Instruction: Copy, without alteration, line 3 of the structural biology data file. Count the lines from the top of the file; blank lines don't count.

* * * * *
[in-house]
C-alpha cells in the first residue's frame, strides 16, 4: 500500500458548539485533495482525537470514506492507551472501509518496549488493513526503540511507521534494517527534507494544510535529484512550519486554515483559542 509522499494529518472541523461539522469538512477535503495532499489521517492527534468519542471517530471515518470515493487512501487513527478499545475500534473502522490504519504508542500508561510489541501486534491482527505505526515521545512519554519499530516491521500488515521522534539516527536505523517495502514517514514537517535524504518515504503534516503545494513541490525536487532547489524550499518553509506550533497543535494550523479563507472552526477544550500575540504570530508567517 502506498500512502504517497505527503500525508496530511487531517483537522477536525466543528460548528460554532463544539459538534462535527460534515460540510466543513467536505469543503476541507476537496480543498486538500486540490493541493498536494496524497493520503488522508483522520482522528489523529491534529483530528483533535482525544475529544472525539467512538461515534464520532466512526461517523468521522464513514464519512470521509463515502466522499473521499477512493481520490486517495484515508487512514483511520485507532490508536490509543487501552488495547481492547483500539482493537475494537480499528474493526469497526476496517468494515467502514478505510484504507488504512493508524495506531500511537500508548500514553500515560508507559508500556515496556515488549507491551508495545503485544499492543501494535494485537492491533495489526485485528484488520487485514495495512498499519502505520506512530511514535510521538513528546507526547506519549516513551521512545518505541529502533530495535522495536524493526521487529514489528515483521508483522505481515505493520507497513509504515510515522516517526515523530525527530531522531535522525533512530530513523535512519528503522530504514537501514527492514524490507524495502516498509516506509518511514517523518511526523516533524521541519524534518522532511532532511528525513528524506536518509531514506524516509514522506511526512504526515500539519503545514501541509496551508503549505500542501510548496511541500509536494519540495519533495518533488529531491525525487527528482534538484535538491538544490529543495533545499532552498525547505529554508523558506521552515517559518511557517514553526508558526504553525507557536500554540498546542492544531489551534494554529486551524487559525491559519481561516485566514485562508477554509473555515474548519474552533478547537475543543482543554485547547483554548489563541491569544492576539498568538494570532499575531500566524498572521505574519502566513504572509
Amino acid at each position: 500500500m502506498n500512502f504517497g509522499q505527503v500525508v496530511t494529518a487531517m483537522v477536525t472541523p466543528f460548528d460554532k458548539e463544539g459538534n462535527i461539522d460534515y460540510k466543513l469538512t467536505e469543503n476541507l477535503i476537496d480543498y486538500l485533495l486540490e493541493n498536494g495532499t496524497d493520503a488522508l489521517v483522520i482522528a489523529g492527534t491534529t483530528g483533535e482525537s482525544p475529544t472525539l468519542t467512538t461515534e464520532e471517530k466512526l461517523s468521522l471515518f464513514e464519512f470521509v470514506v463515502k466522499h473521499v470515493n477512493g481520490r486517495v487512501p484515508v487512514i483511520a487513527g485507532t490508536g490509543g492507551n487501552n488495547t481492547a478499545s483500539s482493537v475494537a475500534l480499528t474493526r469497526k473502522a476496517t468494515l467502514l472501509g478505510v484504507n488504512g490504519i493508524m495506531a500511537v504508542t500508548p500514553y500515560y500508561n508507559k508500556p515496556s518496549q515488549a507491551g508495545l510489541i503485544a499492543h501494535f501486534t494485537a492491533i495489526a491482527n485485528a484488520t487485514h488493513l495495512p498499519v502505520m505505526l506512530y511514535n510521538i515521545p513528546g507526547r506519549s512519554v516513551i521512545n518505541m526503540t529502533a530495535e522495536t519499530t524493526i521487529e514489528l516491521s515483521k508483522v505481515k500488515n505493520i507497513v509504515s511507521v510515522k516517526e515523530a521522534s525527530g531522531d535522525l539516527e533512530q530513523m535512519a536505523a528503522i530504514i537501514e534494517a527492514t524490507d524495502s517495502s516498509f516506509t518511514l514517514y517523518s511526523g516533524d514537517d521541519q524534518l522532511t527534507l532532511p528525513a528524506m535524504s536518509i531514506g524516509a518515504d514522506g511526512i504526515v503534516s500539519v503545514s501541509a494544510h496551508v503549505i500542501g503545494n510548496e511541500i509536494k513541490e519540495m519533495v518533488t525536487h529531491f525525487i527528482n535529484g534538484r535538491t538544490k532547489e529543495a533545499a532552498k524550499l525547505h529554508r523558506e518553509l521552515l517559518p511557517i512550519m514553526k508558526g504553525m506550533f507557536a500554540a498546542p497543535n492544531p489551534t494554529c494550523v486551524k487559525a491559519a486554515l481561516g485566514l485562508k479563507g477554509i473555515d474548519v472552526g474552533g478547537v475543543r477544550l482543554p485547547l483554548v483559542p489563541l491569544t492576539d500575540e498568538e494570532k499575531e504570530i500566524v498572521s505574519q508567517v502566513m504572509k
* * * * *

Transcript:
Amino acid at each position: 500500500m502506498n500512502f504517497g509522499q505527503v500525508v496530511t494529518a487531517m483537522v477536525t472541523p466543528f460548528d460554532k458548539e463544539g459538534n462535527i461539522d460534515y460540510k466543513l469538512t467536505e469543503n476541507l477535503i476537496d480543498y486538500l485533495l486540490e493541493n498536494g495532499t496524497d493520503a488522508l489521517v483522520i482522528a489523529g492527534t491534529t483530528g483533535e482525537s482525544p475529544t472525539l468519542t467512538t461515534e464520532e471517530k466512526l461517523s468521522l471515518f464513514e464519512f470521509v470514506v463515502k466522499h473521499v470515493n477512493g481520490r486517495v487512501p484515508v487512514i483511520a487513527g485507532t490508536g490509543g492507551n487501552n488495547t481492547a478499545s483500539s482493537v475494537a475500534l480499528t474493526r469497526k473502522a476496517t468494515l467502514l472501509g478505510v484504507n488504512g490504519i493508524m495506531a500511537v504508542t500508548p500514553y500515560y500508561n508507559k508500556p515496556s518496549q515488549a507491551g508495545l510489541i503485544a499492543h501494535f501486534t494485537a492491533i495489526a491482527n485485528a484488520t487485514h488493513l495495512p498499519v502505520m505505526l506512530y511514535n510521538i515521545p513528546g507526547r506519549s512519554v516513551i521512545n518505541m526503540t529502533a530495535e522495536t519499530t524493526i521487529e514489528l516491521s515483521k508483522v505481515k500488515n505493520i507497513v509504515s511507521v510515522k516517526e515523530a521522534s525527530g531522531d535522525l539516527e533512530q530513523m535512519a536505523a528503522i530504514i537501514e534494517a527492514t524490507d524495502s517495502s516498509f516506509t518511514l514517514y517523518s511526523g516533524d514537517d521541519q524534518l522532511t527534507l532532511p528525513a528524506m535524504s536518509i531514506g524516509a518515504d514522506g511526512i504526515v503534516s500539519v503545514s501541509a494544510h496551508v503549505i500542501g503545494n510548496e511541500i509536494k513541490e519540495m519533495v518533488t525536487h529531491f525525487i527528482n535529484g534538484r535538491t538544490k532547489e529543495a533545499a532552498k524550499l525547505h529554508r523558506e518553509l521552515l517559518p511557517i512550519m514553526k508558526g504553525m506550533f507557536a500554540a498546542p497543535n492544531p489551534t494554529c494550523v486551524k487559525a491559519a486554515l481561516g485566514l485562508k479563507g477554509i473555515d474548519v472552526g474552533g478547537v475543543r477544550l482543554p485547547l483554548v483559542p489563541l491569544t492576539d500575540e498568538e494570532k499575531e504570530i500566524v498572521s505574519q508567517v502566513m504572509k